When Jessica Grossarth was a summer associate at Pullman & Comley back in 2001, she made an important decision that would shape the rest of her career.

Grossarth wanted to land that all important first law job, but she also wanted to make sure any law firm where she worked would be supportive of her lifestyle. With that in mind, Grossarth summoned her courage. She took a deep breath, and let her potential employers know that she was in a relationship with a woman.

"I had no idea how the firm would react to the fact that I was in a same-sex relationship, or how it would affect my ability to secure an offer," Grossarth said. "It was a very important moment, and the firm was incredibly supportive."

Now, 12 years later, Grossarth has been named chair of the newly created LGBT Section of the Connecticut Bar Association, which aims to promote and support awareness of legal issues that affect lesbian, gay, bisexual and transgender people. She previously served as treasurer of the Commercial Law and Bankruptcy Section.

The LGBT section and another new section for Women in the Law, reflect an increased interest in promoting diversity by the CBA. That focus is a priority of the new CBA president, Kimberly Knox.

Former CBA President Keith Braddoc "Brad" Gallant said Knox and other bar leaders think that legal issues of concern to the lesbian, gay, bisexual and transgender community, including lawyers, will be best addressed in a CBA section. The section, said Gallant, "is an outgrowth of the strong stand in support of marriage equality that the CBA…has taken over the last several years."

A few months back, Grossarth approached Knox with a desire to create an LGBT section. Knox provided guidance. First, Grossarth had to show there was enough interest among CBA members to make the section "sustainable." Then, she had to create bylaws and a mission statement.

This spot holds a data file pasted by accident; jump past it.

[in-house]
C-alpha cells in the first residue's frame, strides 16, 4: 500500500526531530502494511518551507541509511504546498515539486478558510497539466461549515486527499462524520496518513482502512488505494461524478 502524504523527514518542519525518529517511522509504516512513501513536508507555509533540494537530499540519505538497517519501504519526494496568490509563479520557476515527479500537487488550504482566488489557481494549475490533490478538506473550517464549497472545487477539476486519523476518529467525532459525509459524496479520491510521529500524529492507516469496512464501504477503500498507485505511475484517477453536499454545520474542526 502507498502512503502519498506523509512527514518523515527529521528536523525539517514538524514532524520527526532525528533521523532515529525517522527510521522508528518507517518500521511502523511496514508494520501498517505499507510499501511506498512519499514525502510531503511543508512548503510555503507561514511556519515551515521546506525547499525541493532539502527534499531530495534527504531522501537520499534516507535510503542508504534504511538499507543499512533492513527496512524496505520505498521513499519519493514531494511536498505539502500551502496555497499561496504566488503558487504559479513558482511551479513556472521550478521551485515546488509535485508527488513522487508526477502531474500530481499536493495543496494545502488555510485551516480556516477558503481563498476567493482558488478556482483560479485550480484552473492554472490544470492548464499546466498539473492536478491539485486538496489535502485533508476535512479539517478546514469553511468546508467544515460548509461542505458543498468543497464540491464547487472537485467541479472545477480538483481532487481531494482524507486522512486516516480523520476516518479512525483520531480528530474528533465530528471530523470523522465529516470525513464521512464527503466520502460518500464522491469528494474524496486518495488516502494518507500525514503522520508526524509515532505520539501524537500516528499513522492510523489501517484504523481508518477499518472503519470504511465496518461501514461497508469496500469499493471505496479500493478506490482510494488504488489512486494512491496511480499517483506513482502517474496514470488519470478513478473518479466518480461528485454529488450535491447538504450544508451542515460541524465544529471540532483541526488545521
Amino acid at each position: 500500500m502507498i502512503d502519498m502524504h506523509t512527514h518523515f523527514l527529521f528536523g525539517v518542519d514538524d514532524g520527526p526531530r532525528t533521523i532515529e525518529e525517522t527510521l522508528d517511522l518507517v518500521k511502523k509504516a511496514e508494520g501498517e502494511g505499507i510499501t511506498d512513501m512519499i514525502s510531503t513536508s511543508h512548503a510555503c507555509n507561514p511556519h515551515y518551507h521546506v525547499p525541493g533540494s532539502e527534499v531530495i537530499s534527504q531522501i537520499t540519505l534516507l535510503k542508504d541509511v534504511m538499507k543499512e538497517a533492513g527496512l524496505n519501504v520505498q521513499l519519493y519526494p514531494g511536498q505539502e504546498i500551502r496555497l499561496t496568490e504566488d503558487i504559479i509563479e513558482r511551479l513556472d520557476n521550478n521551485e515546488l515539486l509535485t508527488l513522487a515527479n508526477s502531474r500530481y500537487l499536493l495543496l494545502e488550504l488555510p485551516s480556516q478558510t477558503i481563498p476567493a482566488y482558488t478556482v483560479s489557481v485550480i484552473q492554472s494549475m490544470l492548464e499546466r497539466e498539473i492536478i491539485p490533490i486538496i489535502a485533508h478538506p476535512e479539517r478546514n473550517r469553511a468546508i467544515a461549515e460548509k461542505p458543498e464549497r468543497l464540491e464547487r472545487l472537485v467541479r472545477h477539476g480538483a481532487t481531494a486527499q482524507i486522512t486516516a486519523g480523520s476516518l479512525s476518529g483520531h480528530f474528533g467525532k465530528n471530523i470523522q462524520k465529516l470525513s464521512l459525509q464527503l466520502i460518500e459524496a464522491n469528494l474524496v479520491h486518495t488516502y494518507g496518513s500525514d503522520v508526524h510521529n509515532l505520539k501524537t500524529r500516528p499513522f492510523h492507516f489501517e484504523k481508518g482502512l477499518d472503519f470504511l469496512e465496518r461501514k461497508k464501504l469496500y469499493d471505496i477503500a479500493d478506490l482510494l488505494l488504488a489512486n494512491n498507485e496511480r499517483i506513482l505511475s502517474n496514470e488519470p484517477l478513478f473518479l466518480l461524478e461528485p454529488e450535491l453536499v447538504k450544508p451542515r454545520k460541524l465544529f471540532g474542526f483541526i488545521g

Historic events helped. As a backdrop, Grossarth said the litigation before the U.S. Supreme Court that ultimately overturned the Defense of Marriage Act, which had denied Social Security and other federal financial benefits to same-sex couples, provided a timely launching point. DOMA helped propel the idea into reality, Grossarth said. "And thankfully, we had a lot of support."

She said hundreds of lawyers — gay and straight — have expressed interest in the section, which hasn't had a formal meeting yet.

The legalization of same-sex marriage in Connecticut in 2008, and now the overturning of DOMA, has stirred activity among practice groups that cater to issues of importance to gay and lesbian couples, such as estate planning and divorce. As a result, many new practice groups are "popping up" around the state and nation, according to D'arcy Kemnitz, executive director of the National Lesbian and Gay Law Association.

Among Connecticut firms that market themselves as providing legal services for LGBT clients are Outten & Golden, which operates in Stamford and New York, and Day Pitney in West Hartford. Victoria T. Ferrara, in Fairfield, has taken "a special interest in legal issues that affect the Connecticut LGBT community" for more than 20 years, according to her website.

Dena Castricone, an associate with Murtha Cullina who is a board member of the LGBT Section, said even law firms that do not have designated LGBT practice groups are taking steps to draw business from gay and lesbian clients. "Our probate folks are handling a fair amount of same-sex estate plannings," she said. "Also, many employers we represent will likely have questions now about the impact of the [DOMA] decision on employee benefits."

The new practice section comes at a time when more attorneys are looking for resources to help them with gay and lesbian legal issues, especially in the realm of probate and child custody matters.

Teresa M. DiNardi, a partner with Ruane Attorneys at Law, said she supported the idea of creating a new bar organization for gay and lesbian attorneys for a long time. "I think Connecticut is a little behind the times on this," DiNardi said. "In Massachusetts, they have had an LGBT bar association for 40 years. When I got out of law school in Massachusetts and came to Connecticut, we had nothing here."